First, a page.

How does this link into the deficit? Keynesian Theory dictates that, as I mentioned above, the Govt should increase spending in a recession to stimulate growth. One of the issues of the 2007/2008 Economic Crisis was that many nations - the USA, UK, Greece, Portugal, Spain etc had relatively high levels of debt even before the banks were baled out. The left & right in the UK tend to blame each other for this: the left blame Monetarist policies from the 1980s which were used by Reagan & Thatcher while the right blame Blair & Brown for recklessly spending from 1997-2007 instead of cutting back slightly in order reduce the deficit/public debt (which even the Keynesian model supports). Labour then attempted to follow Keynesian economics & attempted to spend their way out of the recession which even as a centre-right supporter with libertarian sympathies I can understand. However, this ensured that public debt skyrocketed & the UK hit recession anyway; partly due to Labour having not paid off the deficit when the economy was running strong (although I do remember Osborne committing to match Labour's spending plans until the crisis hit so a Tory deficit might not have been much different). When the Coalition came in following the 2010 General Election the focus did shift somewhat towards Friedman's model which involved getting inflation down & cutting back Govt spending to pay off the deficit while encouraging private sector growth - how successful this has been depends highly on your POV.

    Having a high deficit makes us very vulnerable should another economic shock hit as it makes it far harder to use Keynesian policies when you're already in so much debt - the UK does still have good credit ratings but this has fallen in recent years. The UK's economic deficit at the moment is around the £19 Billion mark so at the moment we're still getting further into debt without paying it off.

    TLDR - The UK budget deficit at the moment is so high that you'd have to completely scrap about half the UK Armed Forces totally just to get us to the point where we're breaking even.
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    (Original post by Bornblue)
    This is very opportunistic. Bad job conditions are not because of immigration, they are because we are no longer protected by the law and by unions.
    As unions have less power, businesses can get away with treating them much worse. They can offer them low paid, zero hour contracts, knowing that there is no powerful union in their way. To suggest that if we get rid of free movement, that everyone would love unions, zhcs would be abolished and workers given far more rights and pay is simply wrong.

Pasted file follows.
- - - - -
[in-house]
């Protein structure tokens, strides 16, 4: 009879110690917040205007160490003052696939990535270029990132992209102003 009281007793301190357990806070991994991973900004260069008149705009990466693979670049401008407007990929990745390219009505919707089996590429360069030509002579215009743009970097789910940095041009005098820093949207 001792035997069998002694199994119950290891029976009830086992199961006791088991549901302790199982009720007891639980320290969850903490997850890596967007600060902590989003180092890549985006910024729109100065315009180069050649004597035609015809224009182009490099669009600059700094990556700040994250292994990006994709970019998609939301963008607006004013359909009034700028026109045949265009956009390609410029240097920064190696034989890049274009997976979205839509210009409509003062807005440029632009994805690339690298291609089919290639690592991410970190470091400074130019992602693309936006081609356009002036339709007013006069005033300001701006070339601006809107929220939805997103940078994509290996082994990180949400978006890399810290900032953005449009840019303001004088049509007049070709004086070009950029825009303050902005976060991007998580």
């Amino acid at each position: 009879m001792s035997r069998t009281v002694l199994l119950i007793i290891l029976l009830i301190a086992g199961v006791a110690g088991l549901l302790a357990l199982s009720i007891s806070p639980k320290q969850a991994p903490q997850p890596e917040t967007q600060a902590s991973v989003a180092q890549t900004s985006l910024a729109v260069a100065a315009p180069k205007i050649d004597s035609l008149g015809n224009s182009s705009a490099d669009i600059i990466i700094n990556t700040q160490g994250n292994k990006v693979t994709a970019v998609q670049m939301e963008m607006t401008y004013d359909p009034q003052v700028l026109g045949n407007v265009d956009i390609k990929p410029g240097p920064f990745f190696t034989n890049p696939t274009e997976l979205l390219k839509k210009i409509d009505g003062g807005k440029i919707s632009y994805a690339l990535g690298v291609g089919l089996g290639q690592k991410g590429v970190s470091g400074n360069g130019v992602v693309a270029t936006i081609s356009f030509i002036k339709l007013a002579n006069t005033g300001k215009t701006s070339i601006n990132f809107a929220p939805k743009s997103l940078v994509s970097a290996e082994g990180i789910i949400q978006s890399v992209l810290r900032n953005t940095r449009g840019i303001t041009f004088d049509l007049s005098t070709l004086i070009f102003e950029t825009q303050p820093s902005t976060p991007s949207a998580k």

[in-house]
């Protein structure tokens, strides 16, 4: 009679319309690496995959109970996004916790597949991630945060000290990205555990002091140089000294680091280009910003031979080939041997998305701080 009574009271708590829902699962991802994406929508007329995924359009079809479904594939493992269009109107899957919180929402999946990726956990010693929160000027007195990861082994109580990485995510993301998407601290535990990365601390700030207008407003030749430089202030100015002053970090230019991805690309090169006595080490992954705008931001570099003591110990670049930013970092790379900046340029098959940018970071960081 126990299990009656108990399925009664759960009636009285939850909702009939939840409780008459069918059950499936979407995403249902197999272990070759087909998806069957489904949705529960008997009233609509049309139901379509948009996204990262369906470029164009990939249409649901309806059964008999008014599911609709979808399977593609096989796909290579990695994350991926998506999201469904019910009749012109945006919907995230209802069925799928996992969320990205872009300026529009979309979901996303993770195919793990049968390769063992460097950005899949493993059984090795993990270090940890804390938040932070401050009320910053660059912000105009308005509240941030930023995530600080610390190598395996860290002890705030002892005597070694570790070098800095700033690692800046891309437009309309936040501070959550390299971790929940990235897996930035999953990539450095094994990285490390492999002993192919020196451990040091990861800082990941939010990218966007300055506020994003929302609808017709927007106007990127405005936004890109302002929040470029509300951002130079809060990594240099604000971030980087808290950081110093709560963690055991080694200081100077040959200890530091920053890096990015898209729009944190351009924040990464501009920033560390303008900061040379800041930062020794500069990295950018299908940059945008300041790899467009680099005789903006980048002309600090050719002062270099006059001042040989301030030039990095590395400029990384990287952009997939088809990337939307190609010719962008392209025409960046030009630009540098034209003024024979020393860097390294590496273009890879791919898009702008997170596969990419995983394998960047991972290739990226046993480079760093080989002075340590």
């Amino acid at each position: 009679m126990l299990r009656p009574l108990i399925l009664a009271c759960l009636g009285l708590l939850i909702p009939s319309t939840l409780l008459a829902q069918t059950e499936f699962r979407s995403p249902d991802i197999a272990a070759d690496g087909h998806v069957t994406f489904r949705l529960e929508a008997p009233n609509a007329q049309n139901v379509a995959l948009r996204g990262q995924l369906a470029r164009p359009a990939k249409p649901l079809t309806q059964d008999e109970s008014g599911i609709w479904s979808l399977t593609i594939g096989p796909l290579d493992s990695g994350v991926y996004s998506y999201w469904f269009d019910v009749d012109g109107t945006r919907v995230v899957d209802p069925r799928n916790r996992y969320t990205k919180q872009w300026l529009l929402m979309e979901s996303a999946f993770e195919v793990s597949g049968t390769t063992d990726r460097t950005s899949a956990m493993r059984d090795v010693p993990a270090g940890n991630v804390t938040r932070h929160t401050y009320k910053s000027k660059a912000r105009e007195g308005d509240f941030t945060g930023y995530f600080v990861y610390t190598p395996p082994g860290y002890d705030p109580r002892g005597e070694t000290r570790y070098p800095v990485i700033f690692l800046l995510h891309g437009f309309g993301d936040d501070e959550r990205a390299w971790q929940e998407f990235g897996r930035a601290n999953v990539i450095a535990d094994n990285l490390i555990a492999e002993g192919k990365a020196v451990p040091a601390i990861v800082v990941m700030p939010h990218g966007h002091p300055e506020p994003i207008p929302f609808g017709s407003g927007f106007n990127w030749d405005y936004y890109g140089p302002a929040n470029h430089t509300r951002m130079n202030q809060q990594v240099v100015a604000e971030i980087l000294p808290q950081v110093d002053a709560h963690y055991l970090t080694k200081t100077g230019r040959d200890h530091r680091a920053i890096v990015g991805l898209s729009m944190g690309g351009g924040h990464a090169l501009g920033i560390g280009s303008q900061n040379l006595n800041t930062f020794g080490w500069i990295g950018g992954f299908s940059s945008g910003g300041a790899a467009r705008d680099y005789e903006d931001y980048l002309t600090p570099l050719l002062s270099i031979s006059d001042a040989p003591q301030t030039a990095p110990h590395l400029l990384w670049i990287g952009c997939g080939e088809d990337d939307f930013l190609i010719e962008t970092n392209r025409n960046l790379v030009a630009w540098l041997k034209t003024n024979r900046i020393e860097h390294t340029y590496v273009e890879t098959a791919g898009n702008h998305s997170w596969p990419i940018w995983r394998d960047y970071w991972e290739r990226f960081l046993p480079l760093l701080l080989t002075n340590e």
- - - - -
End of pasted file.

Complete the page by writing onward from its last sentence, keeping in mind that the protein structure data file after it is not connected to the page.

We are protected by the law. The problem is that some Romanian bloke isn't going to report the dodgy work conditions to the government, because if they do that then the company has to pay more money for their workers, so they'll hire less workers. And as the conditions are still better than those he'd have if he was working in Romania, he'll take it.

    If we get rid of free movement, I doubt we'll all love unions but pay will certainly go up. British people aren't willing to work for *****y pay because they expect and demand more. But if you've been working in Lithuania for the past decade, then conditions that would be considered **** by us seem great to them.

    (Original post by Bornblue)
    It's not trying to bully the government to stand up for the rights and livelihoods of millions of workers.
    But in the 60s and 70s they were employing too many people! They were employing 10 people to do the work of 5. Companies were losing money. They were not profitable. If that's the case, you can't expect the company to not make job cuts. That's ridiculous. If a company is losing money, it is entirely reasonable for it to make job cuts and scale down in order to become profitable. That's not exploitative, that's common sense. What else are they meant to do, keep employing the same number of people and keep losing money?

    But the unions were blocking this. They were militant, and they were holding the country to ransom. Look at the French unions today, they're operating in a similar way to ours used to. They're holding the French government to ransom because they're trying to introduce a policy allowing businesses to ask employees to work more hours and some other easing of working restrictions, which would bring them in line with every other EU country. The EU has asked France to make these changes. And yet the unions decide to go nuts.

    And they aren't even any better in Britain. Consider the Southern Rail dispute. Explain to me in what way the RMT are standing up for workers' rights. How exactly is it an infringement on workers' rights to ask the conductors to monitor the doors, and have the guards performing other tasks?